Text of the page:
Only in reality, that wasn’t Flipper. A dead, frozen dolphin was tossed from the helicopter. Granted, entertainment was tricky in the days before CGI allowed filmmakers to create pretty much any visual they wanted. But the show has an even darker story.

Flipper was portrayed by a handful of dolphins. A few years after the show’s cancellation, one of them committed suicide.[9] Yes, apparently dolphins can do that.

One day in 1970, after years in captivity, Kathy the dolphin swam into the arms of her longtime trainer, Ric O’Barry. She then ceased breathing, sinking to the bottom of her tank. Unlike humans, dolphins can choose to stop breathing (we can’t—try it). O’Barry, who soon after described Kathy as “really depressed,” went on to be a marine mammal rights activist, even authoring a 1988 memoir called Behind the Dolphin Smile.

Programs and films with animal stars are often met with questions about their humane treatment. In Flipper ’s case, those worries were warranted.

1Funky Cold Rohypnol

Examples abound of songs that, either by being dated or just plain degrading, disrespect women. From the old-fashioned, no-means-no-noncompliant holiday classic “Baby, It’s Cold Outside”[10] to rappers perched on giant female posteriors, the music industry has had the objectification of women down to a science for generations.Few songs, however, are disturbing on the level of 1989’s “Funky Cold Medina.” It’s basically a song about roofie-ing women.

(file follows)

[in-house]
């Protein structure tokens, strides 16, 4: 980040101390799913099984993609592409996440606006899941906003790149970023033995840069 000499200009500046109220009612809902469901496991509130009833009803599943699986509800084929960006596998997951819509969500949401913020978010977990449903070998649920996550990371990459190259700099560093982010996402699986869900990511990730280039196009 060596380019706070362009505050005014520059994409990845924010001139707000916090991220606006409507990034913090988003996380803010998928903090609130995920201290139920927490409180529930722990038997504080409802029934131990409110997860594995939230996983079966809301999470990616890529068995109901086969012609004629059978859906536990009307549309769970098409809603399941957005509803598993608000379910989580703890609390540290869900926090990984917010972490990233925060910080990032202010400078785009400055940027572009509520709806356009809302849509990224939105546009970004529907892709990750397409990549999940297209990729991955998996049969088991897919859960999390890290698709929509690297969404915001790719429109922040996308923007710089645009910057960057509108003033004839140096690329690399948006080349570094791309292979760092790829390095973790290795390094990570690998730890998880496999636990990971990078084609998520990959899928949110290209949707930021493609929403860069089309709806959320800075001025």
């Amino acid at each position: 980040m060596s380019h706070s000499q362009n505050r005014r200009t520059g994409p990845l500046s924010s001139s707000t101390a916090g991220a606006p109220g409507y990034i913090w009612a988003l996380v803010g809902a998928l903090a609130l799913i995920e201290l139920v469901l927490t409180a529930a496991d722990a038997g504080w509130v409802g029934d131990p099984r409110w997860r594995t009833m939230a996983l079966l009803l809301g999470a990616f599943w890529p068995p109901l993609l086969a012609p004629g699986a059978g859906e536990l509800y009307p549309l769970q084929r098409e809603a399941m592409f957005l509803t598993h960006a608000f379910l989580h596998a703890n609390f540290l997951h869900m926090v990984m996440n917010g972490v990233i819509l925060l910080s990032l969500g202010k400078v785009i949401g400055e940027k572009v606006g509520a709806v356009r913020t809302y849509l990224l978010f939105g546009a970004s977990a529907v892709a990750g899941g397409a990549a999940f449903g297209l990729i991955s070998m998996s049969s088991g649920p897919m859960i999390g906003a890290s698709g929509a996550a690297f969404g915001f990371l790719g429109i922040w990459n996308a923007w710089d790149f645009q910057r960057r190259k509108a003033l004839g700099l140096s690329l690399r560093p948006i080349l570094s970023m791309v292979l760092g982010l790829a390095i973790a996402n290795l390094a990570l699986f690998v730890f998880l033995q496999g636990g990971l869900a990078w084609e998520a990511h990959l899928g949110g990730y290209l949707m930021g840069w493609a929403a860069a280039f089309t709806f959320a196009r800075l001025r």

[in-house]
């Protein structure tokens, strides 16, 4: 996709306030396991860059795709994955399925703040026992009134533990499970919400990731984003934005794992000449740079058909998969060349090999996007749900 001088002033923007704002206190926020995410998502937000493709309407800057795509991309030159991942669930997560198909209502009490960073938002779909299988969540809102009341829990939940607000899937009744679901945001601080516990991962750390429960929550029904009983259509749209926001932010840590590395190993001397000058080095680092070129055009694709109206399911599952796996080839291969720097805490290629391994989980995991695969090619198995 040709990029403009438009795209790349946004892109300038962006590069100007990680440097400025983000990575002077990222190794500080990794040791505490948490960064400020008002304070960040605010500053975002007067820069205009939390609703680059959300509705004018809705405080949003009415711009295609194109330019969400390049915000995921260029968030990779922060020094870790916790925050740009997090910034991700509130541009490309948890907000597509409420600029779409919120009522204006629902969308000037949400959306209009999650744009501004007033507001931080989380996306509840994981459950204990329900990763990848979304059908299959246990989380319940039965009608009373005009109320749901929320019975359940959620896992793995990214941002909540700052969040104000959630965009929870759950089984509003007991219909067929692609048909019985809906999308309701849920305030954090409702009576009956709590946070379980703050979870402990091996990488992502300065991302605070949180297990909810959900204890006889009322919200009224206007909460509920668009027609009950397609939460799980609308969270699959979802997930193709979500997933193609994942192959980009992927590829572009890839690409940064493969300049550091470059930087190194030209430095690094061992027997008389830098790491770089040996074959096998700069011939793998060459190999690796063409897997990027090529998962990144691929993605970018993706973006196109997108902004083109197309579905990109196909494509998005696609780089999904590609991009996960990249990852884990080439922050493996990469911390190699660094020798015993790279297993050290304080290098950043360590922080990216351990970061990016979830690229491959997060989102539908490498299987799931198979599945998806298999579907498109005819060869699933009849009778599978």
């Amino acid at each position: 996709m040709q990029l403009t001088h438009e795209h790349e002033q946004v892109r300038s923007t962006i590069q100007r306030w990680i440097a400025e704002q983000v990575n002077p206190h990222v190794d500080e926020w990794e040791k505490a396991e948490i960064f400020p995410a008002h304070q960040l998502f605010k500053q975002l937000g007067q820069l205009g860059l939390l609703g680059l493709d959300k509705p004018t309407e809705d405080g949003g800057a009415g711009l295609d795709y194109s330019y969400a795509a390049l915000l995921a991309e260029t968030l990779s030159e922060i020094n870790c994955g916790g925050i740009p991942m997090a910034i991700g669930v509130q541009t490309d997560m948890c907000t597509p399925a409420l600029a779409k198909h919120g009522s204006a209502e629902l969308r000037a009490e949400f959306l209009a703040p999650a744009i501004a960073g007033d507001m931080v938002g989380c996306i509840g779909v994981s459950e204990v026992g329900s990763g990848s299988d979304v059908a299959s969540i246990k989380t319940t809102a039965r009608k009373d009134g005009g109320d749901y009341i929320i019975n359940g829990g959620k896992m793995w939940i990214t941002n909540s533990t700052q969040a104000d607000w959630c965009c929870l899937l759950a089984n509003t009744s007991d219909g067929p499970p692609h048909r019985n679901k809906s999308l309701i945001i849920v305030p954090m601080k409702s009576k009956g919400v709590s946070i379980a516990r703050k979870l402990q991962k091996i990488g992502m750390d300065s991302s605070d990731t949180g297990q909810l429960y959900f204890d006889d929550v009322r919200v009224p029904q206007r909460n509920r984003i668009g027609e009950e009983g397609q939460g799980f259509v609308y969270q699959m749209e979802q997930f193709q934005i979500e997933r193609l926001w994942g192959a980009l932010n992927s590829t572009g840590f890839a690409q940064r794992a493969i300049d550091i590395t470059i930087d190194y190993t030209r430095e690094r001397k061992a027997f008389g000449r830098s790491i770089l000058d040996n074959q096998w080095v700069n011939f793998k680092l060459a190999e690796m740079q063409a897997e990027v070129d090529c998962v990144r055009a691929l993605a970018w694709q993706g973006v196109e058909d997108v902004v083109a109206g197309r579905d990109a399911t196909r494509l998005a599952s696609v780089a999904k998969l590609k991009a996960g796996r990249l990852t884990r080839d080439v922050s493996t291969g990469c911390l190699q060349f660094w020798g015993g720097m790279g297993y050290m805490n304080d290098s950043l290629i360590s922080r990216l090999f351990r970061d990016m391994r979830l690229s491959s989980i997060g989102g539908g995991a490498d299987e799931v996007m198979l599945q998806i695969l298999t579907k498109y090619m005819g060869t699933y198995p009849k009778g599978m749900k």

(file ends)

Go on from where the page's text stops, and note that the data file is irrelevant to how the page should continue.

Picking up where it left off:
The story unfolds as follows: Like any red-blooded gent, Tone Loc—the same artist who brought us the similarly racy (but refreshingly rape-free) “Wild Thing”—was out on the town, an eligible bachelor in the market to meet some bachelorettes. Upon entering a local watering hole, however, our hero is puzzled by the number of attractive, seemingly amorous young ladies keeping the company of a less conventionally appealing chap.

Naturally, Tone couldn’t help but query the pub’s most popular bloke as to his secret. Per the lyrics:

This brother told me a secret on how to get more chicks,
Put a little Medina in your glass, and the girls will come real quick.
It’s better than any alcohol or aphrodisiac,
A couple of sips of this love potion, and she’ll be on your lap.

Undeterred by the prospect of committing felony sexual assault, Mr. Loc decided to employ the somehow novel strategy of spiking someone’s drink to get them in the bedroom. Unluckily for him, it backfired. Per the lyrics:

I took her to my crib, and everything went well as planned,
But when she got undressed, it was a big old mess, Sheena was a man!

Now that’s cold.

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Discussing Paths Towards Happiness